This is the Chron overview of HD134, which is once again the highest profile legislative race in the county, in part because it’s a referendum on the 2010 election and the cuts to public education funding that resulted from that election.
In an area that takes great pride in its schools, [Rep. Sarah Davis] went along with her fellow Republicans and voted for major cuts in education funding.
As a result, District 134 is one of the few House seats believed to be in play. Although Davis has the incumbent’s edge in a Republican-leaning district, the race has become one of the most competitive – and expensive – in the state. Both candidates are spending freely, blanketing the district regularly with mailers.
“We knew there were funding cuts coming down the line for Texas schools,” said Sue Deigaard, a stay-at-home mom, “so, as a community, on a grass-roots level, we organized, we engaged other parents to give Sarah Davis the support as a legislator to say, ‘Hey, as you’re casting your vote on the budget, you have hundreds of parents, 400 petitions, hundreds of letters, phone calls, emails in a district you won by 750 votes.’ ”
Their message, Deigaard said, was “to, basically, give her the support, so that she could vote in a different direction from her party. And, as her record shows, she didn’t do that. So now we have this very motivated base of parents, bipartisan – Republicans and Democrats – who are supporting Ann Johnson.”
Davis, a fiscal conservative who is moderate on social issues, insists that Deigaard and other parents should not have been surprised.
“When I was campaigning, we all, particularly me, were campaigning on a message that we had a $27 billion budget deficit, and we’re going to have to balance the budget,” she said one evening recently. “I am opposed to increasing taxes or finding revenue, and I won, as did a hundred other Republicans, probably campaigning on the exact same message.”
So Davis, who as I have said before is a reliable, down-the-line Republican representative, claims that she campaigned and won on a promise to cut spending in 2010. Which is fine, as far as it goes, except for one small thing: She is now running away from those cuts that she made as fast as she can. Patti Hart calls Davis out for a blatantly dishonest campaign mailer that tries to claim she didn’t do what she actually did.
I called [Scott] McCown to get his reaction after seeing Republican Houston Rep. Sarah Davis’ latest campaign mailer, which claims that her Democratic challenger, attorney Ann Johnson, is spreading fiction in her assertion that Texas Republicans cut $5.4 billion from public education last year. On the cover, Davis invokes the dictionary, sharing this definition of fiction: “A belief or statement that is false, but that is often held to be true because it is expedient to do so.”
To back up her allegation that school budget cuts are a figment of Johnson’s imagination, Davis then asserts that Texas lawmakers actually added $1 billion to our schools. Johnson’s math, she tells us, includes “President Obama’s one-time stimulus money, that simply wasn’t available the following year.”
The mailer goes on to assert, with great umbrage: “So Johnson is blaming Republicans in Austin for what a Democratic President did in Washington. This happens all the time: liberals in Washington throw a bunch of money at programs, and then in later years leave the state to find the money to keep them going.”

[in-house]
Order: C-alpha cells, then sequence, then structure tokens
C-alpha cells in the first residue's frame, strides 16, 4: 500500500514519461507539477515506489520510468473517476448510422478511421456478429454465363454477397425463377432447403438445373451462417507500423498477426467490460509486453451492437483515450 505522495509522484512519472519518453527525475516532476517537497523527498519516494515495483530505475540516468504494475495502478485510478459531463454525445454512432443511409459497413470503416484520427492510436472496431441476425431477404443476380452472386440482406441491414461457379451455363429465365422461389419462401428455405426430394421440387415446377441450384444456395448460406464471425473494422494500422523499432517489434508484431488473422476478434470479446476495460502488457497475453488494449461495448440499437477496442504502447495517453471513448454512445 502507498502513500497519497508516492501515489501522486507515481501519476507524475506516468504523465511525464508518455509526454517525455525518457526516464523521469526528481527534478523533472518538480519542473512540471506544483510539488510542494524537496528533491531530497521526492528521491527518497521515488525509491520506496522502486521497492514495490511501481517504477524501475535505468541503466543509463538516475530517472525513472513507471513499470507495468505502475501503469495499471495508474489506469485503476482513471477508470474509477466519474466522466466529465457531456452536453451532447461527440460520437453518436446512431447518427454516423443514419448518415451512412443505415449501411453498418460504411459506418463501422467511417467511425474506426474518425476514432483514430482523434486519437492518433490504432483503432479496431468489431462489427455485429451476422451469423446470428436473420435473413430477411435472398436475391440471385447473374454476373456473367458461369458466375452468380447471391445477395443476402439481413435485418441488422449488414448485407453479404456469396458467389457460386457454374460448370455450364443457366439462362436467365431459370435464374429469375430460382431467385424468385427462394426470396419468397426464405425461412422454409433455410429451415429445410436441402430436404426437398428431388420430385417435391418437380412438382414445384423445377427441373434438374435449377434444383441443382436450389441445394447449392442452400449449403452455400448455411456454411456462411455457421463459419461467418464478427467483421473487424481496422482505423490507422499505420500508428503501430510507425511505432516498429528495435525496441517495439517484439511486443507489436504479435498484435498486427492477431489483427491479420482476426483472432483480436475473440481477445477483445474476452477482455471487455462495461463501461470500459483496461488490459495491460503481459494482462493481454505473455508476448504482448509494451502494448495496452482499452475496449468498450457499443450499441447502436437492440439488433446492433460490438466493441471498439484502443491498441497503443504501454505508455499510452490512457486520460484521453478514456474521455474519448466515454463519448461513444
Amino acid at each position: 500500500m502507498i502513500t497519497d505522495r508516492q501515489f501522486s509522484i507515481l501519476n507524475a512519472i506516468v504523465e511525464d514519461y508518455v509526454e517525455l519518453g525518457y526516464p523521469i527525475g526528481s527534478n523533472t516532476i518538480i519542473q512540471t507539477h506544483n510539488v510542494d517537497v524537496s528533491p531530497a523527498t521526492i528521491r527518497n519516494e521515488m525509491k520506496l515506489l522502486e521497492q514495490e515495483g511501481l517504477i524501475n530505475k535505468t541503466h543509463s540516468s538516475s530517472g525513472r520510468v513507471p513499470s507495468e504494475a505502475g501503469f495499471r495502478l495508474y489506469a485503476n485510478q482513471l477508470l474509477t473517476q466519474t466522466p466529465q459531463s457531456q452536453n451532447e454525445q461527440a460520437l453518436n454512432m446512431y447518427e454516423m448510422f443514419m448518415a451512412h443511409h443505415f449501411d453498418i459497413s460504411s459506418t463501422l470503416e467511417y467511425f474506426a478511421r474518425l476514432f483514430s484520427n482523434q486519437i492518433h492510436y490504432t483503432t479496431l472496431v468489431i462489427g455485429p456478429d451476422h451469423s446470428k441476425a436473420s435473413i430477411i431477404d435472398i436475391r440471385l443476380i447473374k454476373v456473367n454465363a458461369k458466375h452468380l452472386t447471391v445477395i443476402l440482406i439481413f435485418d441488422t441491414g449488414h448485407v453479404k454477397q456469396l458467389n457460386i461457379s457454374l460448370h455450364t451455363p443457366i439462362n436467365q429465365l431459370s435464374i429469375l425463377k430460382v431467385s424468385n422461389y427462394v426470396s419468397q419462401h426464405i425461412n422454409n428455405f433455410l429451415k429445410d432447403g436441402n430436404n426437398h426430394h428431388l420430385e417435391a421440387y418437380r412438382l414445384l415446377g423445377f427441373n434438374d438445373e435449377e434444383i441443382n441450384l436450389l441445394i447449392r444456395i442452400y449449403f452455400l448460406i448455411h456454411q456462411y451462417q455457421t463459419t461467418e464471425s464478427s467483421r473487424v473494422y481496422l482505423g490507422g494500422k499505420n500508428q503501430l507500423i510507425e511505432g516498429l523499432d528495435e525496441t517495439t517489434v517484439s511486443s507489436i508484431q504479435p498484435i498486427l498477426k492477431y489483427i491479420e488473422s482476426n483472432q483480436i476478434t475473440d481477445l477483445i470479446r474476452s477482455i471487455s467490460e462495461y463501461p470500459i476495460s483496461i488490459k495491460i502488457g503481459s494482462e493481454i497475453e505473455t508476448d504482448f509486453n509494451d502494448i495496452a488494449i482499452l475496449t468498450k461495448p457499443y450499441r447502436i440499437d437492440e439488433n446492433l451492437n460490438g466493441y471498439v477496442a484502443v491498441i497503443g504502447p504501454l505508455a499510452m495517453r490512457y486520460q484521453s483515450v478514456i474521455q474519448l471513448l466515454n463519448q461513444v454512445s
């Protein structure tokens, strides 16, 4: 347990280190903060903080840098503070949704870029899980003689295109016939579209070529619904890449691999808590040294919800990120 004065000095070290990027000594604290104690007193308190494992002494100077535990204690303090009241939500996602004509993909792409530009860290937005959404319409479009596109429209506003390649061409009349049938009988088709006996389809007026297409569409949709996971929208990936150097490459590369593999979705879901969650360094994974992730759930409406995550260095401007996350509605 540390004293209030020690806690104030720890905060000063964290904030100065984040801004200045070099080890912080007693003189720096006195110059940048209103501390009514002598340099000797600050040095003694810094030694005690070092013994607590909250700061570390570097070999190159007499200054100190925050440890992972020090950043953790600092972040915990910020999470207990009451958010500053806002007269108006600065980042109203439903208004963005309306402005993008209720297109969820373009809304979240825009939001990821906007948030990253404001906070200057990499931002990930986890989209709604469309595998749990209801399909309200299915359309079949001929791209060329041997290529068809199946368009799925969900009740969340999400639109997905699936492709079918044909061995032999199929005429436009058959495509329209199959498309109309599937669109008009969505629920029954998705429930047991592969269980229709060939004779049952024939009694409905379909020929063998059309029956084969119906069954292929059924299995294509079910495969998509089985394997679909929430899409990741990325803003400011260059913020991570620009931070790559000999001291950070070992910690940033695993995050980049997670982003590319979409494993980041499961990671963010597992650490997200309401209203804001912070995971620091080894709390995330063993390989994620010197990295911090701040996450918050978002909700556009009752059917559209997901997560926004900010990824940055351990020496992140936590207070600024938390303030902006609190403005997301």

In a campaign season full of tall tales, this may be the whopper that tops them all. State lawmakers in 2009 used $3.6 billion in federal stimulus money instead of state dollars to fund public education – essentially supplanting federal support for state support. In 2011, the Legislature added back only $1.6 billion in state money to replace the federal dollars.
To claim that the Legislature “increased” funding to public ed is, as I wrote when Lt. Gov. David Dewhurst made this claim, to have giant amnesia about the stimulus.
Now, Davis is using the state’s 2009 contribution to education as a baseline for comparison to state funding in 2011, and blaming Obama that the dollars fall short. It’s as if Davis is saying, two meals a day is more than what those kids were getting before Uncle Sam stepped in!
This outrageous claim – that Republicans didn’t cut public education funding – has been rated “Pants on Fire” by the newspaper fact-checking service, Politifact, on several occasions this year.
And Politifact’s researchers didn’t rely on the opinions of Democrats, noting that during the legislative session, Senate Education Chairman Florence Shapiro, R-Plano, said: “Nobody wants cuts. But we have to have them.” And House Education Chairman Rob Eissler, R-The Woodlands, predicted the cuts would amount to 4 percent to 5 percent, which he characterized as “not that big a cut.”
The writers’ conclusion: “So, lawmakers ultimately cut public school aid, with key leaders even acknowledging so as those decisions were sealed. To tell constituents otherwise is not only inaccurate, it’s misleading and ridiculous. Pants on Fire!”
Even Hart is understating how egregious this is, because Davis and her fellow Republicans all voted for the House budget that cut $10 billion from public education. It was the Senate’s refusal to accept that budget, and to restore half of the cuts made by the House, that left us with the $5.4 billion in cuts that we got. Try to square that with a claim that Davis “increased” funding to public education.
Maybe none of this will matter. It’s still a Republican-leaning district. Johnson may well not be able to convince enough people what happened and what they need to do about it now. Maybe that day of reckoning isn’t here yet, though if it hasn’t come by the 2014 elections I don’t know when it ever will. Be that as it may, I’m happy to have any campaign be waged on these terms. The more that candidates an officeholders run away from the idea of cutting education funding, the better.